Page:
Wednesday, November 30, 2016

TheStoryOfJonah : Rebellion 1:1-3

If we step back and look at this first section of the book of Jonah, it's incredible. There is so much present that I couldn't help but choose only write about these three verses as they, really, are the beginning and spring-board to everything else in the book. The synopsis of this section, in simple terms, is 1) Jonah heard from God, 2) He didn't like what he heard, 3) So he fled (from the LORD; hypothetically speaking, as we'll discover). So, we need a bit of background...

Nineveh was in the region of Assyria, and enemy to Israel. Before they would be destroyed, God wants to spare them and asks Jonah to be the mouth-piece for His words. Wiersbe writes in his commentary: 'God had called His people to be a blessing to the Gentiles (Gen. 12:1–3), but, like Jonah, the Jews refused to obey. And, like Jonah, they had to be disciplined; for Assyria would conquer Israel and Babylon would take Judah into captivity'. 

Unfortunately, the old adage creeps up into my mind - what goes around comes around (similar to the Joseph series also on my blog). What we basically have here is racism. Jonah did not like these people due to their ethnicity and would rather not give them a chance. He had too much baggage in his mind towards these people. We are told, historically, that the Assyrians were often very cruel to the Israelites and, because of this, Jonah felt it his duty not to give them a chance. Not God. God had other plans. It is very clear all through Scripture that God has designed His people to be in unity, even though we may come from different backgrounds or even have a different colour to our skin. God does not tolerate racism and this book very clearly shows this aspect of the LORD's heart.

God desired the people of Nineveh to be given an opportunity to repent. God wanted them to see His grace and chose Jonah to be that grace-giver. It's incredible to think when, at the most strangest of circumstances (in our perspective), God shows up and convicts us or shows us His heart for people. God's heart has always been for His people. Jonah didn't see these people as worthy as being given a chance, but God did and He was wanting Jonah to be a part of that plan.

As typical of a prophet in the Old Testament, Jonah heard from the LORD, but instead of obeying, he fled. It's an incredible piece of information that we have provided for us here. Jonah actually heard from the LORD. It is, and forever will be, a great privilege to hear from the LORD - but sadly, Jonah didn't see it this way. Jonah saw that he had a choice. He didn't see it as a privilege to act on that privilege of hearing from the LORD by obeying, but instead, he chose not to listen to the LORD and fled. Jonah was disobedient to the call on his life from the LORD. He simply forgot the privilege.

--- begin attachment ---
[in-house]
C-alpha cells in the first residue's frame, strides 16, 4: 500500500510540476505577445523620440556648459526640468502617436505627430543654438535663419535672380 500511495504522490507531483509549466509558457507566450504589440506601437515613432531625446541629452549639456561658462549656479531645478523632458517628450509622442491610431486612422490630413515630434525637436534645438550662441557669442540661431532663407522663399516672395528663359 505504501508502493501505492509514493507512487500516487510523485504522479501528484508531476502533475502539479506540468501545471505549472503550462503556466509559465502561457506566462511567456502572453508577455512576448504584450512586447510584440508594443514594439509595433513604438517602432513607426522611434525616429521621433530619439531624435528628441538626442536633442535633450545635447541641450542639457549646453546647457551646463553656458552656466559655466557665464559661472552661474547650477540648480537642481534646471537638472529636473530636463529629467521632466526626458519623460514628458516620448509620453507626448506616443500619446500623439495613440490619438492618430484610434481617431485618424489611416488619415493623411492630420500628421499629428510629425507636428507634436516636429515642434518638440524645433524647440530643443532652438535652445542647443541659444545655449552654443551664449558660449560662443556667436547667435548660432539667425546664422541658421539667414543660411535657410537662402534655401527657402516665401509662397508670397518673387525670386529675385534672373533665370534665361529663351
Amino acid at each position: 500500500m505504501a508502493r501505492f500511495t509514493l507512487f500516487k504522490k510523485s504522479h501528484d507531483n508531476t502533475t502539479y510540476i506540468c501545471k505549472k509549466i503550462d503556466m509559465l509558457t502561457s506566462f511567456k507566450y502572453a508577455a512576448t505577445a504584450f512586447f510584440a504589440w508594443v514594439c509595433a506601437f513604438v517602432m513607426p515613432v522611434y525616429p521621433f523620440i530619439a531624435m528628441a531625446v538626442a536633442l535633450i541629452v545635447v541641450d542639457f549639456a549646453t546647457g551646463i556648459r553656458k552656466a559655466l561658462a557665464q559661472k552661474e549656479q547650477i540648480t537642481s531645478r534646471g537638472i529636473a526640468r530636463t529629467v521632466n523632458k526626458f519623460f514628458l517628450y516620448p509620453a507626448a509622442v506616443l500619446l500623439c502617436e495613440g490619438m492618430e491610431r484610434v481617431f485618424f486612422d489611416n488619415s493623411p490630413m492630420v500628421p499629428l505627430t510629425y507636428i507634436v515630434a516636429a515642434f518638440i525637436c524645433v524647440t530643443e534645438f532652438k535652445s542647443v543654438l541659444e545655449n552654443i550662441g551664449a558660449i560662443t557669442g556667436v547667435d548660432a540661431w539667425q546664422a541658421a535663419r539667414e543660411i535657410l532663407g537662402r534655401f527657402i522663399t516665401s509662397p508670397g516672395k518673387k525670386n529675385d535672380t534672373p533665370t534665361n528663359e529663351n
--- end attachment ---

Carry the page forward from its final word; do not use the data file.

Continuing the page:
We could easily say that if we were in this circumstance and heard clearly the voice of the LORD to Go!* we would drop what we were doing and follow, wouldn't we? Let's be careful not to be too judgmental of Jonah here, as I think we can see ourselves in this story.

How often have you and I known that we heard very clearly the prodding of the LORD to Go and we turned and walked (or ran) the other direction? It's one of those concepts that I don't think I'll ever be able to wrap my mind around completely - God allowing us to make our own choices - yet, notice, as we continue in this small book, that though we may think we can make choices contrary to what the LORD would have for us, He does bring consequences - sometimes in the form of whales - to prove his wonderful Sovereign plan is always best.

We, as followers of the LORD, would do very well to learn from this story. I'm learning again and again that the LORD does not promise an easy route, but He does promise His presence. Escaping harm by fleeing, we just very well might be fleeing from the very thing He needs for us to experience so we have a greater appreciation for His character and provision for us in the midst of any and every circumstance we find ourselves in. The fact is, the LORD has a specific plan for us - He created us, so He would know what would be best for us - but it's often within the circumstances we find ourselves in, good or bad, that the LORD shows up and gives us hope in Him. Yet, like Jonah, we need to learn the hard way. But God is still there with grace.

*I'm very much reminded of Jesus' calling us to Matthew 28 - are we going and making disciples? Or are we fleeing from His calling on our lives?

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